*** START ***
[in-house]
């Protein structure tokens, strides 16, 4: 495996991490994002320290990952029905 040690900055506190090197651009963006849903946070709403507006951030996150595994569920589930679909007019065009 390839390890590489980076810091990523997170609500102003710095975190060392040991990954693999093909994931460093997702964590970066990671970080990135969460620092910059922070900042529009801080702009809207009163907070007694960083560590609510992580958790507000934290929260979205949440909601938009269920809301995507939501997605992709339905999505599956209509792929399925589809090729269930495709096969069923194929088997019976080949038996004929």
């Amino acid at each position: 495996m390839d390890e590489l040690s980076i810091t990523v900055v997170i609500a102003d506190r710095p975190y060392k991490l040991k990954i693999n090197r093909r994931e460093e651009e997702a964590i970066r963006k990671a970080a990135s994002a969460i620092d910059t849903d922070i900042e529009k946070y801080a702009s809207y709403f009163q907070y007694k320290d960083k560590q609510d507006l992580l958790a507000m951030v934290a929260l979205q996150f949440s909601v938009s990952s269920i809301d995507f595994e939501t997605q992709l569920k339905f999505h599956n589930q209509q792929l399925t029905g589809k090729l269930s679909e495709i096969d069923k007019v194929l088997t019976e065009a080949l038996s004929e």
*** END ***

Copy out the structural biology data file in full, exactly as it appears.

[in-house]
């Protein structure tokens, strides 16, 4: 495996991490994002320290990952029905 040690900055506190090197651009963006849903946070709403507006951030996150595994569920589930679909007019065009 390839390890590489980076810091990523997170609500102003710095975190060392040991990954693999093909994931460093997702964590970066990671970080990135969460620092910059922070900042529009801080702009809207009163907070007694960083560590609510992580958790507000934290929260979205949440909601938009269920809301995507939501997605992709339905999505599956209509792929399925589809090729269930495709096969069923194929088997019976080949038996004929």
């Amino acid at each position: 495996m390839d390890e590489l040690s980076i810091t990523v900055v997170i609500a102003d506190r710095p975190y060392k991490l040991k990954i693999n090197r093909r994931e460093e651009e997702a964590i970066r963006k990671a970080a990135s994002a969460i620092d910059t849903d922070i900042e529009k946070y801080a702009s809207y709403f009163q907070y007694k320290d960083k560590q609510d507006l992580l958790a507000m951030v934290a929260l979205q996150f949440s909601v938009s990952s269920i809301d995507f595994e939501t997605q992709l569920k339905f999505h599956n589930q209509q792929l399925t029905g589809k090729l269930s679909e495709i096969d069923k007019v194929l088997t019976e065009a080949l038996s004929e």